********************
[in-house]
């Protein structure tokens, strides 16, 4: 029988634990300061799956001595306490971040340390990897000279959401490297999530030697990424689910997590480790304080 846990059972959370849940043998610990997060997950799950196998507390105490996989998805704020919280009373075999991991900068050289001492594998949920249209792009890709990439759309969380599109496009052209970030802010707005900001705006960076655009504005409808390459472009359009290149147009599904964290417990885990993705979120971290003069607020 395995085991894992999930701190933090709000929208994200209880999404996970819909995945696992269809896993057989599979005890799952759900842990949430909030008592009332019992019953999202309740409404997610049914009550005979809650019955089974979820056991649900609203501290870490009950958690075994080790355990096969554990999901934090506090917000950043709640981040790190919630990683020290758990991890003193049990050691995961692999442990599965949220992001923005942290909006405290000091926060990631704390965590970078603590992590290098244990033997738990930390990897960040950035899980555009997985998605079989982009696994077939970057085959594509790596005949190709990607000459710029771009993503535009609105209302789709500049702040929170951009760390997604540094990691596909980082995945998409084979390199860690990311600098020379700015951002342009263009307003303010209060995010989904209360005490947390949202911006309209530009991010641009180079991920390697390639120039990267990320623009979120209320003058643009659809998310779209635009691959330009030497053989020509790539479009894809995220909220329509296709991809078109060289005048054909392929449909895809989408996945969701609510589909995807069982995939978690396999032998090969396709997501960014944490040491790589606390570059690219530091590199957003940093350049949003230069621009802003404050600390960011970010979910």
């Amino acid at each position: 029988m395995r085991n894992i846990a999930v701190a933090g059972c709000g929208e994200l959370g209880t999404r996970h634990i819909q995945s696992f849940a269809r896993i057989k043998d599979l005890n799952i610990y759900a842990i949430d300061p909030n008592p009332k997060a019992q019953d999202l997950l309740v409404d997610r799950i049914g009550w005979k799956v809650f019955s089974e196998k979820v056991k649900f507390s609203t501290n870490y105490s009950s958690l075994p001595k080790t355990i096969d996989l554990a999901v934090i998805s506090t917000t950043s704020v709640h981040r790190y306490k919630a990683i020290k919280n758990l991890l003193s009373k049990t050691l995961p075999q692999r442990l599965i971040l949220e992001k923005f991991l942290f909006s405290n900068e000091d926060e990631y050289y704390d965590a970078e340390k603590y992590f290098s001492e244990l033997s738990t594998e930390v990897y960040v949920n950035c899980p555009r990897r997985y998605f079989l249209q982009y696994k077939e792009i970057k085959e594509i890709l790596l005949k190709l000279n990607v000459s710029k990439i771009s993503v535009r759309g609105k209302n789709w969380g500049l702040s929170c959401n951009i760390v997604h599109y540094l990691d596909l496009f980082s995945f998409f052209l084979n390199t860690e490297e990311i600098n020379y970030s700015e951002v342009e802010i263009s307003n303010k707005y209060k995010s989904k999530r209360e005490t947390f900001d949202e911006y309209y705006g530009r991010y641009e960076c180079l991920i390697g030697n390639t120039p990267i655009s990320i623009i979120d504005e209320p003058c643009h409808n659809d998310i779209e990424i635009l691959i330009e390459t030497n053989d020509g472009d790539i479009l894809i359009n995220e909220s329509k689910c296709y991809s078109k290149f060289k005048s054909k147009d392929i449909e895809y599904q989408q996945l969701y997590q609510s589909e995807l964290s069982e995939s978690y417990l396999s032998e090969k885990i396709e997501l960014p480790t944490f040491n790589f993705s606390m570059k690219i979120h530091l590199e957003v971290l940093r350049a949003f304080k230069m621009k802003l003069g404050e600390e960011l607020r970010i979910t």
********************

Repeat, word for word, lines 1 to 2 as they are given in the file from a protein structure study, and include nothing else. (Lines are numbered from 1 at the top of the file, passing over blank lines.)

[in-house]
């Protein structure tokens, strides 16, 4: 029988634990300061799956001595306490971040340390990897000279959401490297999530030697990424689910997590480790304080 846990059972959370849940043998610990997060997950799950196998507390105490996989998805704020919280009373075999991991900068050289001492594998949920249209792009890709990439759309969380599109496009052209970030802010707005900001705006960076655009504005409808390459472009359009290149147009599904964290417990885990993705979120971290003069607020 395995085991894992999930701190933090709000929208994200209880999404996970819909995945696992269809896993057989599979005890799952759900842990949430909030008592009332019992019953999202309740409404997610049914009550005979809650019955089974979820056991649900609203501290870490009950958690075994080790355990096969554990999901934090506090917000950043709640981040790190919630990683020290758990991890003193049990050691995961692999442990599965949220992001923005942290909006405290000091926060990631704390965590970078603590992590290098244990033997738990930390990897960040950035899980555009997985998605079989982009696994077939970057085959594509790596005949190709990607000459710029771009993503535009609105209302789709500049702040929170951009760390997604540094990691596909980082995945998409084979390199860690990311600098020379700015951002342009263009307003303010209060995010989904209360005490947390949202911006309209530009991010641009180079991920390697390639120039990267990320623009979120209320003058643009659809998310779209635009691959330009030497053989020509790539479009894809995220909220329509296709991809078109060289005048054909392929449909895809989408996945969701609510589909995807069982995939978690396999032998090969396709997501960014944490040491790589606390570059690219530091590199957003940093350049949003230069621009802003404050600390960011970010979910």